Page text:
On remand from Rainbow Group I, the trial court ordered that the trial proceedings would be bifurcated to first consider the "liability issues common to the class, if any, and the individual liability issues and the damages if any of those class members who testify live or by deposition," while the "individual liability issues, if any, and the amount of damages, if any, suffered by the non-testifying class members and the amount of attorneys' fees and costs, if any, to which Plaintiffs may be entitled, will be determined in a subsequent proceeding or proceedings." The plaintiffs then filed a second amended petition, which added quantum meruit as an alternative theory of recovery. The original class certification order, however, was not amended to add quantum meruit as a claim certified for classwide adjudication following the filing of the second amended petition.
Following a bench trial in May 2000, the trial court issued a judgment awarding only individual damages on the basis of quantum merit to thirteen hairstylists (which included the four named class representative plaintiffs and nine class members) who appeared and testified at the trial. Although the judgment is silent regarding the breach of contract claims, the parties do not dispute that these thirteen hairstylists did not prevail on their breach of contract claims. The judgment also recites that "the claims of the remaining class members" were severed and assigned a new cause number.
The question of whether individual members of the class who are not joined as plaintiffs can have their claims separately adjudicated simply because they appear and testify is not before us.
After Rainbow Group paid the thirteen hairstylists' individual quantum meruit damages, the thirteen hairstylists signed releases of the judgment liens.
Rainbow Group asserts that it has "challenged that severance in the trial court," but such a challenge is not before us in the current appeal.
Rainbow Group appealed the damages award, and the thirteen hairstylists cross-appealed the denial of their breach of contract claims and the amount of post-judgment interest. See Rainbow Group, Ltd. v. Johnson, No. 03-00-00559-CV, 2002 WL 1991141, at *1, 2002 Tex.App. LEXIS 6359, at *1 (Tex.App.-Austin Aug. 30, 2002, pet. denied) ( Rainbow Group II). In that opinion, this Court discussed the parties' dispute as to whether — in light of the second amended petition adding quantum merit as a claim for relief in the absence of an amendment to the class certification order — the quantum merit claim could be pursued on a classwide basis. Id. at *2-3, 2002 Tex.App. LEXIS 6359, at *5-7. Under the circumstances presented, this Court "failed to see the significance" of the dispute because the trial court had not adjudicated any quantum meruit claims on behalf of the class. Id. at *3, 2002 Tex. App. LEXIS 6359, at *6-7. Rather, the quantum meruit claims of the thirteen testifying hairstylists had been adjudicated on only an individual basis. Id. at *3, 2002 Tex.App. LEXIS 6359, at *7. Accordingly, this Court did "not decide any issues relating to the alleged quantum meruit class." Id. (emphasis added). Ultimately, this Court reformed the judgment to include post-judgment interest, reversed and remanded as to attorneys' fees, and otherwise affirmed the damages award. Id. at *1, *14, 2002 Tex.App. LEXIS 6359, at *1-2, *39.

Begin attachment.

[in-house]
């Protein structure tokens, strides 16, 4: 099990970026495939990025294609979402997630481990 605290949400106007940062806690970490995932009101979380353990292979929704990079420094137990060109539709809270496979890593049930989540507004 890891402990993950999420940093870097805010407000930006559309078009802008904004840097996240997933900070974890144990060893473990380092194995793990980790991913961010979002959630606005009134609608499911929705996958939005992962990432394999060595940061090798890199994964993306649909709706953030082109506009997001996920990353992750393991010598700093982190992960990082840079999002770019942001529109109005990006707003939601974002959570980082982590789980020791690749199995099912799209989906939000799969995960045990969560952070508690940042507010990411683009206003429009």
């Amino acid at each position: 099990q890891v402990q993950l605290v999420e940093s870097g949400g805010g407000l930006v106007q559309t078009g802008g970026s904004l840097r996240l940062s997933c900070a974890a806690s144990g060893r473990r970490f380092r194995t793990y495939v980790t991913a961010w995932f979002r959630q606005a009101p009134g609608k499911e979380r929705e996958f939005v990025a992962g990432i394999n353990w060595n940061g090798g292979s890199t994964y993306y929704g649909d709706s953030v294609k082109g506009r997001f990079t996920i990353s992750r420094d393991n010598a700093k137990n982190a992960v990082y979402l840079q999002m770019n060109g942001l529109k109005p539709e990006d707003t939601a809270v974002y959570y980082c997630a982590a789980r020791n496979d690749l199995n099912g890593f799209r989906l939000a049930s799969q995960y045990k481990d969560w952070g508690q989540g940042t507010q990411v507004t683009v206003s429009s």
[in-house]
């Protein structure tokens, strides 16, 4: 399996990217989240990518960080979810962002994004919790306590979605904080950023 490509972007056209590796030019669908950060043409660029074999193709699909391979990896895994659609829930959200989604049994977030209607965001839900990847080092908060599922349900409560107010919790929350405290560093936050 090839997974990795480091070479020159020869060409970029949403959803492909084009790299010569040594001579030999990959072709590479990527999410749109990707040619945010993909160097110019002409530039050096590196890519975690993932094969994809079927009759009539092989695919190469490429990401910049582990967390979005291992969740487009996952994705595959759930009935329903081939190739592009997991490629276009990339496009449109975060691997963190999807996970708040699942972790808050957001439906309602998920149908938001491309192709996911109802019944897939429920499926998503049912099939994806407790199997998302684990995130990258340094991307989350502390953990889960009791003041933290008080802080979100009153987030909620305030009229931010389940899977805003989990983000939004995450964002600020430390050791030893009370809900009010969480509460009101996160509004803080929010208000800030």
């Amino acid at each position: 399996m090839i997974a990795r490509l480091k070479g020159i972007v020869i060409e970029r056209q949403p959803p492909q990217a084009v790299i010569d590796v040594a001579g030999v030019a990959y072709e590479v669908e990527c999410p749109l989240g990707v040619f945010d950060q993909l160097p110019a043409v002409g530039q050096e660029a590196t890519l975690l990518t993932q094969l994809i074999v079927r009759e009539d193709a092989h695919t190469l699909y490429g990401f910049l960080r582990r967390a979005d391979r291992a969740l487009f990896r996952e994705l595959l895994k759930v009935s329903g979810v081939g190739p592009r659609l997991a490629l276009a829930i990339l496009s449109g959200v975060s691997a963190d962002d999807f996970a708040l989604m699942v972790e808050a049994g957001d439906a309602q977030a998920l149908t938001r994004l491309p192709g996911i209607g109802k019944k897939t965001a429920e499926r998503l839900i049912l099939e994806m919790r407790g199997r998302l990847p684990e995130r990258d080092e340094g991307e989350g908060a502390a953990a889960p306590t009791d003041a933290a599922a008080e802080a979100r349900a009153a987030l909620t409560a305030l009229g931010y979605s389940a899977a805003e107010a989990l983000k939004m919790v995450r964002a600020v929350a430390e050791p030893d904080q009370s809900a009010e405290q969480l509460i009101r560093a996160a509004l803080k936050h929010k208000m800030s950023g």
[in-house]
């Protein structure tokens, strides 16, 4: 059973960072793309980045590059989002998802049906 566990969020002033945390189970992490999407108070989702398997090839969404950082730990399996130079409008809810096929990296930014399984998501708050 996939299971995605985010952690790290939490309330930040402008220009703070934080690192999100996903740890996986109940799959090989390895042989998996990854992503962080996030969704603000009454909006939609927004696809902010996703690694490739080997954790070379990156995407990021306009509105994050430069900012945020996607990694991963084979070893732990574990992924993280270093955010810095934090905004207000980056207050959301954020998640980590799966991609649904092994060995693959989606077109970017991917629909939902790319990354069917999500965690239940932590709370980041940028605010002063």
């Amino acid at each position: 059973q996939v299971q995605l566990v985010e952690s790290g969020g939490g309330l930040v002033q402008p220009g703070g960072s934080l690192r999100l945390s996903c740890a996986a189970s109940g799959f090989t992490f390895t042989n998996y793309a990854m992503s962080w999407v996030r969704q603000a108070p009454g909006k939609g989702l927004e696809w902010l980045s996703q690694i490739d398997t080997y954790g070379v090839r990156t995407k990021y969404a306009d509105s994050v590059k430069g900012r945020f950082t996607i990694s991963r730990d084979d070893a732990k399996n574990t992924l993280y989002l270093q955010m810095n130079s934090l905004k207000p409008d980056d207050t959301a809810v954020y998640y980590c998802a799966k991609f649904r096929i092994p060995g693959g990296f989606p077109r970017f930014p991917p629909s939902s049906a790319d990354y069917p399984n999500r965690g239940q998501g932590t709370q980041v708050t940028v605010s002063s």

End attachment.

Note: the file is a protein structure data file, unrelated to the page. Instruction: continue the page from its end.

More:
We note that in the trial court's December 19, 2005 order (which is at issue in the current appeal), in determining whether common issues prevail as to each of the three quantum meruit elements, the court relies on Rainbow Group II for the proposition that this Court found the hairstylists' testimony sufficient to establish each element of quantum meruit and then states "the Defendants offer no reason why Plaintiffs could not prove [these elements] in the same classwide manner." (Emphasis added). No one disputes, however, that no class claims were adjudicated in the bench trial that was the subject of Rainbow Group II. See 2002 WL 1991141, at *3, 2002 Tex.App. LEXIS 6359, at *7. What this Court affirmed in Rainbow Group II was the sufficiency of the individual testimony of thirteen hairstylists to support the recovery of individual damages on quantum meruit — the testimony did not establish, and this Court did not affirm, any classwide relief. Id.